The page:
Materials and Reagents

  1. 96-well microtiter plate (BD Biosciences, catalog number: 353075 )
  2. EnzCheck Phosphate Assay Kit (Thermo Fisher, catalog number: E6646 )
  3. ATP (Sigma, catalog number: A2383 )
  4. ATPase (Sigma, catalog number: A7510 )
  5. Bio-Rad Protein Assay (Bio-Rad Laboratories, catalog number: 500-0006 )
  6. Bovine Serum Albumin (BSA) 50 mg/ml (InvitrogenTM, catalog number: 15561020 )
  7. Tris base
  8. Recombinant ATPase protein/enzyme you would like to test (we used GCN4-HisTag Fusion protein and referred to as test protein below)
  9. 1 M Tris-Cl (pH-8.0) (see Recipes)

Equipment

  1. Microtiter plate reader (Tecan, model: Infinite M200 Pro )
  2. Water bath (Thermo Scientific, catalog number: TSGP02 )
  3. Vortex (FisherBrands, catalog number: 14-955-163 )
  4. Autoclave

Procedure

  1. Estimation of protein concentration by Bradford assay (Bradford, 1976)
    1. Prepare a 100 µg/ml stock solution of BSA in water from BSA 50 mg/ml.
    2. Use a 96-well microtiter plate to prepare the reaction mix. Make triplicates for all reactions.
    3. Prepare 2.5, 5, 10, 20, and 50 µg of BSA standard in corresponding well as described in Table 1 below:

      Table 1. Protein estimation reaction mix composition


    4. Prepare a blank by adding 160 µl of water in a blank microtiter plate well.
    5. Prepare test samples in a microtiter plate well by making several dilutions of purified recombinant ATPase protein/enzyme with water to make a total of 160 µl volume.
    6. Add 40 µl of Bradford reagent to each microtiter plate well, mix and incubate for 5 min at room temperature.
    7. Read absorbance (ABS) at 595 nm on a microtiter plate reader.
    8. If the spectrophotometer does not have software to plot the standard curve, then plot the standard curve in Excel by plotting known BSA concentrations on X-axis and ABS595 on Y-axis. Obtain trendline and use the equation for the trendline and the ABS595 of the unknown to resolve the unknown concentration. The representative data are shown in Figure 2.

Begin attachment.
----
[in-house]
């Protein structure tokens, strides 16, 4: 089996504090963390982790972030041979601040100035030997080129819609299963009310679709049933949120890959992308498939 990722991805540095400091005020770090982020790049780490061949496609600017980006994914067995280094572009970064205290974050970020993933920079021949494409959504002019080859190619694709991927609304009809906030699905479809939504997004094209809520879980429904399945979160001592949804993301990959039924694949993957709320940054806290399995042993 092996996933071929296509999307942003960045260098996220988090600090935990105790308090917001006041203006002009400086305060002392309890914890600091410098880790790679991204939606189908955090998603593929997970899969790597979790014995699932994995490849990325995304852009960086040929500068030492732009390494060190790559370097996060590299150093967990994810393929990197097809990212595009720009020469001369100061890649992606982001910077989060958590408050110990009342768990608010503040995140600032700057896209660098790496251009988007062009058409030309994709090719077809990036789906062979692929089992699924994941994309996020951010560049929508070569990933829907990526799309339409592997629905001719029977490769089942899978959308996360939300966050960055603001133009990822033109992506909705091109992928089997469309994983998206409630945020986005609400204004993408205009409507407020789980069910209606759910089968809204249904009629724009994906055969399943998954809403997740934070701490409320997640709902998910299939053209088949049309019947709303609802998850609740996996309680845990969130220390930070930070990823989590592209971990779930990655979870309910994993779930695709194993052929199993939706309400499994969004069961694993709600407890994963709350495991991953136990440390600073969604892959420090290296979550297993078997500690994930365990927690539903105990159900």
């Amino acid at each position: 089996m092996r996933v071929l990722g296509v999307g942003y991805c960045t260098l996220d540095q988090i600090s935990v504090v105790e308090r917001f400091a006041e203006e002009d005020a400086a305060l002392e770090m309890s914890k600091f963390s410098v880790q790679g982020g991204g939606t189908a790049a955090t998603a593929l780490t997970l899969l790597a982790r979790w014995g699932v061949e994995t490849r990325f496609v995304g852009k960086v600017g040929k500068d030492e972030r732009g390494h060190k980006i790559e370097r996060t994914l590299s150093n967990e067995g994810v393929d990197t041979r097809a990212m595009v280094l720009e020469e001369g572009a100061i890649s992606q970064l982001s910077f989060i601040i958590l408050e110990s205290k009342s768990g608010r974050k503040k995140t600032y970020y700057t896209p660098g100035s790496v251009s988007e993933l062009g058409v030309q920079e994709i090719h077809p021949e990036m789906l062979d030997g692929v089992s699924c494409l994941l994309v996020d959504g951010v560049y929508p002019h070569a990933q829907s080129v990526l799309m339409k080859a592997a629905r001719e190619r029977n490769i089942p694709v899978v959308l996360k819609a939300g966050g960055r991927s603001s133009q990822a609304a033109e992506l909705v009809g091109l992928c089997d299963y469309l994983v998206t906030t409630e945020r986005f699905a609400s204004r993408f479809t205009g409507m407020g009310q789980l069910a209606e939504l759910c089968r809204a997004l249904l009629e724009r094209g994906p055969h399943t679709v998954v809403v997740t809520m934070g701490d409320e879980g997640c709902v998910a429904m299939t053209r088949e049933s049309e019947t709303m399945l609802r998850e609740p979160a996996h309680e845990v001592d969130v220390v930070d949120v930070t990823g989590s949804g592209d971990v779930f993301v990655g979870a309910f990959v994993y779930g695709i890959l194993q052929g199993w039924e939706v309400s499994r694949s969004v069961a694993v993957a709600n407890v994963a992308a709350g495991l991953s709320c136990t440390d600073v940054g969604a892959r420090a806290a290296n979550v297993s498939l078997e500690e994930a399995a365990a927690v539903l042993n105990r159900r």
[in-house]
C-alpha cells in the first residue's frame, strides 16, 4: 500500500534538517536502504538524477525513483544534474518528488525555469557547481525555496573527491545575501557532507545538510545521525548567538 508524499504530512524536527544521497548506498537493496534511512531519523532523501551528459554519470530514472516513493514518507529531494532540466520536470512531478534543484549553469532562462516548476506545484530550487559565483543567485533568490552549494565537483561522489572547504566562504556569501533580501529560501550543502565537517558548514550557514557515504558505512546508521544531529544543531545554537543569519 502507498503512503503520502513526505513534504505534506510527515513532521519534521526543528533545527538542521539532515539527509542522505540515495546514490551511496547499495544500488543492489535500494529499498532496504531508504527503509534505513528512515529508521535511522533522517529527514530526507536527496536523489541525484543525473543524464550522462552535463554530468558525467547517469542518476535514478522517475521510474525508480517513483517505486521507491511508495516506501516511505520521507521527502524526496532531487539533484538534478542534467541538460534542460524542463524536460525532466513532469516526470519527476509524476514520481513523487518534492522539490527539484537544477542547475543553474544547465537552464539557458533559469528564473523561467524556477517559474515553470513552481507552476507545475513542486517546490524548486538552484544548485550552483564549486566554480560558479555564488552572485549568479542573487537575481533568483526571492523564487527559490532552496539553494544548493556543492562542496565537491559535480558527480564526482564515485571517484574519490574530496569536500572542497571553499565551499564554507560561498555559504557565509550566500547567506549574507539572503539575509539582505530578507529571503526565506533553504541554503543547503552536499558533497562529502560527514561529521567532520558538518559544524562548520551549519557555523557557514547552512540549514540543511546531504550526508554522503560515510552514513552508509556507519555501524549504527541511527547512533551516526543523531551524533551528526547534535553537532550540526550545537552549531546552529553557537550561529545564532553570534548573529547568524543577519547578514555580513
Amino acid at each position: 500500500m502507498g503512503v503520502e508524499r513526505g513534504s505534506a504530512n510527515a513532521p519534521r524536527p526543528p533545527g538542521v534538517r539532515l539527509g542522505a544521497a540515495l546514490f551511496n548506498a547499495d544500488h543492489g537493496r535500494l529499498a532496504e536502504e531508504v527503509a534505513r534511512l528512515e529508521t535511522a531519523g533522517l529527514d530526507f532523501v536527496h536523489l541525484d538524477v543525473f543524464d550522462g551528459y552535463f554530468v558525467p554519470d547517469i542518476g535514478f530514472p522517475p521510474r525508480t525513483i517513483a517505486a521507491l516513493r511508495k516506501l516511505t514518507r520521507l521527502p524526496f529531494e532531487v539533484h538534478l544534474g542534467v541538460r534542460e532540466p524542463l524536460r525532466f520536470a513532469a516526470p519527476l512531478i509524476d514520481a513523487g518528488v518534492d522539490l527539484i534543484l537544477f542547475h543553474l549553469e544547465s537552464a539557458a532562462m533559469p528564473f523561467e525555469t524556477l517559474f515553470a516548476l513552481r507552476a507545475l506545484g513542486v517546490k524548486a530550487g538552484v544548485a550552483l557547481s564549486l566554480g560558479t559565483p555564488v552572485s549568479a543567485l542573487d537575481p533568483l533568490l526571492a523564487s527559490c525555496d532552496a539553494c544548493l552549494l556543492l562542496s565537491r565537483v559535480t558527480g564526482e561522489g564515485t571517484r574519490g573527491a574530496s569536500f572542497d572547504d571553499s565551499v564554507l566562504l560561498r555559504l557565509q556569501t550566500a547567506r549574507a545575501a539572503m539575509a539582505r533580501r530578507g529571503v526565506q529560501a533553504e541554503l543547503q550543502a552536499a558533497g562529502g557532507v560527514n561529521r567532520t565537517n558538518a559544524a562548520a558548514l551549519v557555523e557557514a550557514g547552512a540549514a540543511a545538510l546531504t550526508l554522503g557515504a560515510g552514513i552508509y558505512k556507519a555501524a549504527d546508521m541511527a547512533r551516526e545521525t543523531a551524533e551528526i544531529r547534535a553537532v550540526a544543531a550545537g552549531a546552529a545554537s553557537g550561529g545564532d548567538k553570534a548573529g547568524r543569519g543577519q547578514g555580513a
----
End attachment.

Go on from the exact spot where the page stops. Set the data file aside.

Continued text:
Figure 2. BSA standard curve

  2. ATPase assay
    Reagent preparation
    Prepare stock solutions supplied with the EnzCheck Phosphate Assay Kit to perform the assay.
    1. Prepare a 1 mM stock solution of the MESG substrate by adding 20 ml of dH2O directly to the bottle (Component A). Mix extensively to dissolve MESG completely (maybe ~10 min).
      Note: Do not heat to dissolve. Because MESG is near its saturation point, a small amount of solid may remain, even after extensive mixing. Immediately after dissolving the MESG substrate, aliquot the solution into convenient volumes and place immediately at -20 °C.
    2. Thaw an aliquot of MESG substrate before use by placing it in a 37 °C water bath until just melted (not more than 5 min). Vortex vigorously and immediately chill the solution by placing it on ice.
      Note: The solution is stable for at least 4 h on ice at pH 7.5. If left at room temperature, the half-life of MESG is about 4 h at pH 8.0 and 40 h at pH 6.0. Do not refreeze leftover MESG substrate.
    3. Prepare enzyme purine nucleoside phosphorylase (Component B) stock by adding 500 µl of dH2O to a vial to prepare a 100 U/ml stock solution and store at 4 °C.
    4. Prepare recombinant ATPase protein (test protein) stock.
      Note: Use different concentrations of test protein to analyze ATPase activity.
    5. Prepare 1 mM ATP stock. Make 10 mM ATP stock by adding 0.05 g of ATP (disodium salt) in 10 ml of 25 mM Tris-Cl (pH 8.0) buffer (250 µl of 1 M Tris-Cl pH 8.0 in 9.75 ml sterilized water). Dilute to 1 mM ATP stock by adding 1 ml of 10 mM ATP in 9 ml of 25 mM Tris-Cl (pH 8.0).
    6. Dilute a portion of the 50 mM potassium phosphate monobasic (KH2PO4), a phosphate standard, 100-fold with dH2O to generate a 500 µM solution. Further, dilute a portion of 500 µM solution to make 1 µM KH2PO4, working solution.

    Phosphate Standard curve
    1. Prepare 10, 20, 30, 40, and 50 nmol of inorganic phosphate standard with 1 µM KH2PO4 in corresponding well to the final volume of 300 µl reaction mix as per Table 2 below:

      Table 2. Phosphate standard curve reaction mix composition


    2. Use a 96-well microtiter plate to perform the assay.
    3. Start the reaction by the addition of final component purine nucleoside phosphorylase and incubate for 30 min at 22 °C.
    4. Read the absorbance at 360 nm. Correct the absorbance by subtracting blank from each standard.
    5. Plot Phosphate standard curve in Excel by plotting known inorganic phosphate concertation on X-axis and ABS360 on Y-axis and obtain trendline and equation. The representative data is shown in Figure 3.


      Figure 3. Phosphate standard curve

    ATPase reaction
    1. Use a 96-well microtiter plate to perform the assay. If the plate reader is not available, use 1 ml of assay mix to perform the assay in cuvettes.
    2. Make triplicate for all reactions.
    3. Prepare assay mix by mixing the stock solution to make 300 µl assay mix for plate reader in 96-well plates and 1 ml assay mix to use in the cuvette as described in Table 3 below:

      Table 3. ATPase assay reaction mix composition